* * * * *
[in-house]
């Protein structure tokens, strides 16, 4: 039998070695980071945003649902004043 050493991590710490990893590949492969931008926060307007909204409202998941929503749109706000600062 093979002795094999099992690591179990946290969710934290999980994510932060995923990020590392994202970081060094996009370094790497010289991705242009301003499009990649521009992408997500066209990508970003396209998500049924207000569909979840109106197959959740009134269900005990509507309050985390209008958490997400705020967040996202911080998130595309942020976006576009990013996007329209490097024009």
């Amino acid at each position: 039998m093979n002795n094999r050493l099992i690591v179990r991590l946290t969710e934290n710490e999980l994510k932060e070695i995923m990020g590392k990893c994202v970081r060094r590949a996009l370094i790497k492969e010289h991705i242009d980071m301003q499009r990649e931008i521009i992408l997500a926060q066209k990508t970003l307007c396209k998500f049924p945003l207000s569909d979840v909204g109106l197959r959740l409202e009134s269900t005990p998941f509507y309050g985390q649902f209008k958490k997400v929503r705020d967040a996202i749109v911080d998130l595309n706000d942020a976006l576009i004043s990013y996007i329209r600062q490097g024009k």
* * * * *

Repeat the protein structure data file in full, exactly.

[in-house]
């Protein structure tokens, strides 16, 4: 039998070695980071945003649902004043 050493991590710490990893590949492969931008926060307007909204409202998941929503749109706000600062 093979002795094999099992690591179990946290969710934290999980994510932060995923990020590392994202970081060094996009370094790497010289991705242009301003499009990649521009992408997500066209990508970003396209998500049924207000569909979840109106197959959740009134269900005990509507309050985390209008958490997400705020967040996202911080998130595309942020976006576009990013996007329209490097024009």
């Amino acid at each position: 039998m093979n002795n094999r050493l099992i690591v179990r991590l946290t969710e934290n710490e999980l994510k932060e070695i995923m990020g590392k990893c994202v970081r060094r590949a996009l370094i790497k492969e010289h991705i242009d980071m301003q499009r990649e931008i521009i992408l997500a926060q066209k990508t970003l307007c396209k998500f049924p945003l207000s569909d979840v909204g109106l197959r959740l409202e009134s269900t005990p998941f509507y309050g985390q649902f209008k958490k997400v929503r705020d967040a996202i749109v911080d998130l595309n706000d942020a976006l576009i004043s990013y996007i329209r600062q490097g024009k």